I think one of the appealing things about Horizontal 55 in 1.5mm is thst it would appear you could literally play the exact way you would with short pips. Just that the spin manipulation slider has been moved backwards a bit and the forgivenss slider forwards. Feels very natural to me coming from so many years playing with short pips in the past. Attack, float, heavy cut, just good variety. The harder sponge definitely enhances its short pip like traits id say, basing thst on P4 and FL3 with their soft sponge. But for all thst, I think it will be P1r in the end. Just too secure and yet still capable of dangerous defensive shots. But I might feel differently if I kick some ass with Horizontal :angel:.

Lol @ if it weren't for those 10 lucky shots you'd have destroyed him. Well, sounds like a good player. For the pips to have an impact on someone like thst you'd probably have to get a fair few balls back. Always easier said then done. Sounds like you enjoyed the matches though and youve come away with some things to think about.

As for you 'burning out' /not being able to sustain the level you were able to achieve, plus getting injured, I wonder how much of thst is due to you using different styles on the day? Or in general really. If you chose one and just went all in on it for a long period of time, do you think you'd have the same problem? Not saying you should stop experimenting with styles right now, I think it's a good thing yuyre doing, but maybe don't throw a style out the window just yet based on this issue. My two cents anyway. But yea, would be smart to figure out exactly what movements cause the issue. Maybe it can be worked around with some technical adjustment to yuur strikes, footwork, etc.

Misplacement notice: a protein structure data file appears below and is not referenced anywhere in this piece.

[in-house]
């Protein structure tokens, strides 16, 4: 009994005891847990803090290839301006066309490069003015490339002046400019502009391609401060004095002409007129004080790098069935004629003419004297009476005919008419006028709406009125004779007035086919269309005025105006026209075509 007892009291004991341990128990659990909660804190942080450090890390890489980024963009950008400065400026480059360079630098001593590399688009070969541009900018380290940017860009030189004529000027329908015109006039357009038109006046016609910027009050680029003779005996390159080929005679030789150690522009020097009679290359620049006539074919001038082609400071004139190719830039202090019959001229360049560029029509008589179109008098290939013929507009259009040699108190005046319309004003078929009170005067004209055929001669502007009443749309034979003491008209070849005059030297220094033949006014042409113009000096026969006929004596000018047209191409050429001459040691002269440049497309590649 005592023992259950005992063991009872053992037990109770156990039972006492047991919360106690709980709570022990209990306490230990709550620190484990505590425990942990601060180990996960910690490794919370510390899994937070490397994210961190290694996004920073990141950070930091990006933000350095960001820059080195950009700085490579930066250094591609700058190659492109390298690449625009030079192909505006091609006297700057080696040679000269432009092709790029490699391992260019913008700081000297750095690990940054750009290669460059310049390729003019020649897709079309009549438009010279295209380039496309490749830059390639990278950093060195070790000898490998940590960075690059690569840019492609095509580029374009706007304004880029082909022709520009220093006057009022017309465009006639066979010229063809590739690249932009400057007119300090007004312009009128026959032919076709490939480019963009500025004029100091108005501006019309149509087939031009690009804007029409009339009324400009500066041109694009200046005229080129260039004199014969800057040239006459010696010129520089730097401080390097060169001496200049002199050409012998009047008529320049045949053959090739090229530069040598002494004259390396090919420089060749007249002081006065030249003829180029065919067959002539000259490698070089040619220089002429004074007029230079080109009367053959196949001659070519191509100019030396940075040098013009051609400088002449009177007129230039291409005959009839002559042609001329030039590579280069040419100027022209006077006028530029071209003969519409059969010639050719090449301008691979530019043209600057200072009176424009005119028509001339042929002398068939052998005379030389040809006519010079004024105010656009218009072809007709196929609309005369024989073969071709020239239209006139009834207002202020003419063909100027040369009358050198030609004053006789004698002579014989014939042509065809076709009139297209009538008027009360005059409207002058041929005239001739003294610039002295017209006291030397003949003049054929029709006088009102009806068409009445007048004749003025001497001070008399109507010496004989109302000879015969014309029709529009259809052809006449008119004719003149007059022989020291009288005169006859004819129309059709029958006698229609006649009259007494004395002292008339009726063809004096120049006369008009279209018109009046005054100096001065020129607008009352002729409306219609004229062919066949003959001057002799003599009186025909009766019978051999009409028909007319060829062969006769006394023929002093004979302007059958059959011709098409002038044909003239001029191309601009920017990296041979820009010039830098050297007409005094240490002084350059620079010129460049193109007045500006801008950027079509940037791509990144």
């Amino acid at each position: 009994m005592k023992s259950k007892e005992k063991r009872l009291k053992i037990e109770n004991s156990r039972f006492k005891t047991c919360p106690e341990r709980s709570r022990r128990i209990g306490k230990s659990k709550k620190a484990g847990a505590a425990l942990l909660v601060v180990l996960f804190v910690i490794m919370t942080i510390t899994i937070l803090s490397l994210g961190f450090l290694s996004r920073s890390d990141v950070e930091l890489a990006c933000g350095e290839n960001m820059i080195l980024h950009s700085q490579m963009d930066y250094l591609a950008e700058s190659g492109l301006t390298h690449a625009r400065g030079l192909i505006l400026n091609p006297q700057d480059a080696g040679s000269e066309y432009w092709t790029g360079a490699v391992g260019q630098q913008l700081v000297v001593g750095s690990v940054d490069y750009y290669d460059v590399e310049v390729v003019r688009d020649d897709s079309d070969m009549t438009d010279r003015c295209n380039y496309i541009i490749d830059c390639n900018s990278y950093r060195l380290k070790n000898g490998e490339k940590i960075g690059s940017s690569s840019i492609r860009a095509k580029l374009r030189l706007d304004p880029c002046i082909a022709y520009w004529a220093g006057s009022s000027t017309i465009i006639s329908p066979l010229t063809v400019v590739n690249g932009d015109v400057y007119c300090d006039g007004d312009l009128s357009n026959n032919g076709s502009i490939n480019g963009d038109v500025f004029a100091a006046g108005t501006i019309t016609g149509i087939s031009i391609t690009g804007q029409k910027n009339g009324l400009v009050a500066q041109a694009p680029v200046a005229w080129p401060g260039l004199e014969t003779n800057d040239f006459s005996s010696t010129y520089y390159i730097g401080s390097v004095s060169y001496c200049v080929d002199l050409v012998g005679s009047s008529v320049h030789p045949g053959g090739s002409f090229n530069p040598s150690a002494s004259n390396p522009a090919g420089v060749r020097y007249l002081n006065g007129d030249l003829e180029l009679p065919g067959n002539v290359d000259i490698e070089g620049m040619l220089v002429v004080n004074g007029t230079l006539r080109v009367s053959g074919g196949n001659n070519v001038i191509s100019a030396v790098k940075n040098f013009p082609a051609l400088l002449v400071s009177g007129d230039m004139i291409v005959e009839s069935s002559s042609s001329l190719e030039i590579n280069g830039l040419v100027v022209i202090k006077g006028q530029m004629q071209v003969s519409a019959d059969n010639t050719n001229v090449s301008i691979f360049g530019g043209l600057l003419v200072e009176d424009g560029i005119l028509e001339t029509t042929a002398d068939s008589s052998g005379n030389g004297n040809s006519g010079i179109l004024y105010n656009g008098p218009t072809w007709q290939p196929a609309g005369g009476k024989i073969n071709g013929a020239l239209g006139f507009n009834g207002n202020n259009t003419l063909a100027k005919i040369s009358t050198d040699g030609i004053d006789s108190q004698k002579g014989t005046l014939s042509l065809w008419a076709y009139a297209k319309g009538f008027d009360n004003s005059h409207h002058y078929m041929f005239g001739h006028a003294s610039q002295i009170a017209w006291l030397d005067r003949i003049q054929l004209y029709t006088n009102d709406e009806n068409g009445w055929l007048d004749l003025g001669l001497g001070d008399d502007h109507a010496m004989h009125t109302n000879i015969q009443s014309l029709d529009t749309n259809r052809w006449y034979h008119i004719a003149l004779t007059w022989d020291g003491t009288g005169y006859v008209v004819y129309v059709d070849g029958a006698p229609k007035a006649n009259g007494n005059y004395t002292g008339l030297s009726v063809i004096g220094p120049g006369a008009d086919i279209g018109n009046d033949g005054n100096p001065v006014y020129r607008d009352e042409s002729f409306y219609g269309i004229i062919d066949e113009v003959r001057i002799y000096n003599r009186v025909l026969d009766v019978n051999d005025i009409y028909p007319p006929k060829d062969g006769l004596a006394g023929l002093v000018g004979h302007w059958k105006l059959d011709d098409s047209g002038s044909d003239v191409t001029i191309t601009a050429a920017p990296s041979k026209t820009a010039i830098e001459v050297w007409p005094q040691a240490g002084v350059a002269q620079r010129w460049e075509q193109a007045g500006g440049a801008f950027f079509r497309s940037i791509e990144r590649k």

_________________
Standard Setup 1
Blade - Joo Sae-Hyuk ST
FH - DHS Hurricane 3 Neo 2.2mm
BH - TSP Curl P1r 1.5mm

Standard Setup 2
Blade - Joo Sae-Hyuk ST
FH - DHS Hurricane 3 Neo 2.2mm
BH - TSP Curl P4 1.5mm

Hardbat Equipment (Former Full-Time Hardbat Player)
Blade - Marty Reisman custom 5 ply Hock
Rubber - Yasaka Cobalt Alpha OX


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PostPosted: 01 Feb 2020, 01:06 
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Count Darkula
Count Darkula
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Joined: 01 Dec 2007, 15:07
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Location: Dark side of Australia!!
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Blade: Bty Gergely T5000
FH: TSP Regalis Blue Max
BH: Tibhar Grass Dtecs
Wow Lorre, sounds like you been to hell and back....or to SP and back to LP which is kinda the same ;)

A lot of stuff going on in your life since the start of the blog, but it sounds like the exploration journey has taught you a lot. Good stuff...PS. I didn't read the ENTIRE blog, but enough to get the gist of what has gone on :)

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S/U 1: Blade: Bty Gergely . FH Black Andro Rasant 2.1 . BH Red Tibhar Grass Dtecs
S/U 2: Blade: Bty Gergely . FH Black Hexer+ 2.1 . BH Red GD Talon
S/U 3: Blade: Bty Gergely . No rubbers...thinking of adding Red Dtecs and Black Rasant